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Carson Daly on his late-night ambitions

The late-night host is psyched about NBC granting another two years on ”Last Call,” but makes no secret of his desire to take over the Peacock’s 12:30 a.m. time slot when O’Brien moves to ”The Tonight Show” in 2009

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Heidi Gutman

It’s a good week for Carson Daly. For one, NBC announced that he’s getting a two-year contract extension as the late-night talk show host of Last Call, which has enjoyed a good following from the MySpace generation this year (in fact, Last Call has been attracting more 18-to-34-year-old viewers than The Late Late Show and Jimmy Kimmel Live!). The network has also re-upped NBC’s New Year’s Eve with Carson Daly. The 34-year-old pondered what this all means with EW.com.

ENTERTAINMENT WEEKLY: You guys were shooting last night, right?
CARSON DALY: Yeah, we shoot two shows two nights a week, which is a little weird. We have these kind of hectic days and then some down days.

That’s kind of nice.
It’s good and bad. I’d actually rather shoot a show a day, but it’s a lot more economic to shoot two days a week. But we shoot Thursday and then, like, Britney will drive drunk with her child on Friday, and I don’t get an opportunity to talk about it until the following week.

So your contract extension…
Did I get one? I got one? That’s great.

Are you relieved?

TV is so unpredictable these days.
In television, shows are hard to get and they’re even harder to hold on to. I am ecstatic that I have my show at NBC. I mean, I’m just thrilled.

What’s the likelihood that we’ll be seeing you in the 12:30 a.m. slot in 2009? [Conan O’Brien is expected to take over The Tonight Show from Jay Leno in 2009, putting O’Brien’s talk show spot up for grabs.]
Well, that’s a question… [Laughs] I love how you just come out with that. Like I have the answers — ”Let me look into my ball…” You’re going to have to ask somebody a lot more in the know than I. To be honest with you, having this extension until 2009 — which seems to be an interesting year in the entire world of late night — is a great first step for us. Just being in the mix is great. As far as 12:30, it’s something that we’ve always wanted the network to look at us as contenders for, and we work hard every day to try and prove to them that we would be able to fill that slot. All we do is our little show every night.

And so it has been something that you’ve always been interested in, moving up in the world?
I think so. I mean, we just had a five-year anniversary, which has just flown by, and I think from the beginning we didn’t know exactly what kind of show we wanted to be. Since we moved to L.A., we’ve been excited — [like], ”Yeah, we’re a late-night show, let’s get our house band, let’s get a desk, let’s do some monologue jokes… There’s a very untapped young Hollywood and a lot with MySpace and everything happening on the Internet — let’s try and make that our niche.” If you watch our show, we look like the other five late-night shows on network television. But people don’t realize, we have a lot — all caps — A LOT less money and tools to play with. So I think, proportionally, we do a great job.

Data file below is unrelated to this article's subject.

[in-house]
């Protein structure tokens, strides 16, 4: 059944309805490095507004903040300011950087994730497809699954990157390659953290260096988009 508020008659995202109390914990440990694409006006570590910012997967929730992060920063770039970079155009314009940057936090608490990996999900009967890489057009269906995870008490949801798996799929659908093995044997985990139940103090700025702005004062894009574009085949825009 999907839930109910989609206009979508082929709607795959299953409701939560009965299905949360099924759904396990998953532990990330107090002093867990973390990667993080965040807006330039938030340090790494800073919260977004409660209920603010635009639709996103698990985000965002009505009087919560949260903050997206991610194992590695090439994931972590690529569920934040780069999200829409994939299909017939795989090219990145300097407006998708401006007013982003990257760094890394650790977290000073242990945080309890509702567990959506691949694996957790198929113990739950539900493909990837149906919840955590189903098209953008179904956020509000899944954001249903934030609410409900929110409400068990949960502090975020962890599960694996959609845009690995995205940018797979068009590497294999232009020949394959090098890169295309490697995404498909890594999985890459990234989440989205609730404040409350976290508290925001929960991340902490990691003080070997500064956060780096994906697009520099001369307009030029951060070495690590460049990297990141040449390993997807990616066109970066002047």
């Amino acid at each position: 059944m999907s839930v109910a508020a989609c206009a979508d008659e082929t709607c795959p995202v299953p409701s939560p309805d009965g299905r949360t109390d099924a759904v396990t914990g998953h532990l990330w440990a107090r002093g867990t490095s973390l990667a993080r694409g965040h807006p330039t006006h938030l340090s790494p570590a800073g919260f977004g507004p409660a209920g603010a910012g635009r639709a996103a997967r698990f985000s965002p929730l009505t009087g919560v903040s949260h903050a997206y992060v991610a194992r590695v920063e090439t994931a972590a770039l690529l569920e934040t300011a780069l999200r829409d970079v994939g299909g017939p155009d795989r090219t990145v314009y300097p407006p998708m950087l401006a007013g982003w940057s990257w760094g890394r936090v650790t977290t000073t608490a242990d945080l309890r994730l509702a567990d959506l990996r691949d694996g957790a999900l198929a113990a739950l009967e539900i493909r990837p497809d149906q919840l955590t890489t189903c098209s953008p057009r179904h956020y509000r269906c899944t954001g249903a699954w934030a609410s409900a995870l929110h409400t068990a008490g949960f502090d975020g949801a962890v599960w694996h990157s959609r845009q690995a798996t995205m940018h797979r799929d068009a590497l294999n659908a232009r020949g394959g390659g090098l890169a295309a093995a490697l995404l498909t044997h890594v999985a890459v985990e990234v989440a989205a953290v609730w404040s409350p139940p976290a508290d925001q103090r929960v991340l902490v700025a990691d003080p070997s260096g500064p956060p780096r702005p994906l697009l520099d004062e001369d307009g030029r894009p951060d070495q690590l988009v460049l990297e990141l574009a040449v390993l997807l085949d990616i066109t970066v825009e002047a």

This is really premature, but if you were to get an earlier slot or change shows, would you be concerned about the indie band aspect? Conan features some indie bands, but you’re really known for breaking a lot of them.
You know, that’s a good question, and I think I would love to have that problem. I would love to be on earlier in the night and deal with that. But the truth is, whether it’s 12:30 or 1:30 in the morning, anything earlier in my mind is just more exposure for these bands.

With that New Year’s Eve gig in mind, how are you trying to franchise yourself?
Listen, you have to remember, I started at KROQ in Los Angeles. I was a DJ in clubs. It was music. And then I went to music television and we created TRL and that became very big and I did that for five years, and then it was just like, Let’s go to network TV and do late night and feature music. I loved MTV and I loved my time at TRL, but all of that, as big as Carson Daly and TRL was at that time, that really wasn’t necessarily my niche, if you will. I would rather be slightly more stealth and a little more quiet. I mean, I’ve enjoyed the last couple of years. What I want to continue to do is stay one step ahead of the curve. The Internet has been very important to me. It’s been a great tool to utilize social networking. I do a lot of business on the Internet aside from the late-night show, which has been fun and I’m learning a lot about where entertainment is heading. And New Year’s Eve too [is important]. That’s something I did at MTV all of the time so I’m glad to be doing that.

So what do you do after the ball drops in Times Square? Do you go home, or is there more partying ahead?
I start sweeping up confetti; it’s part of my job.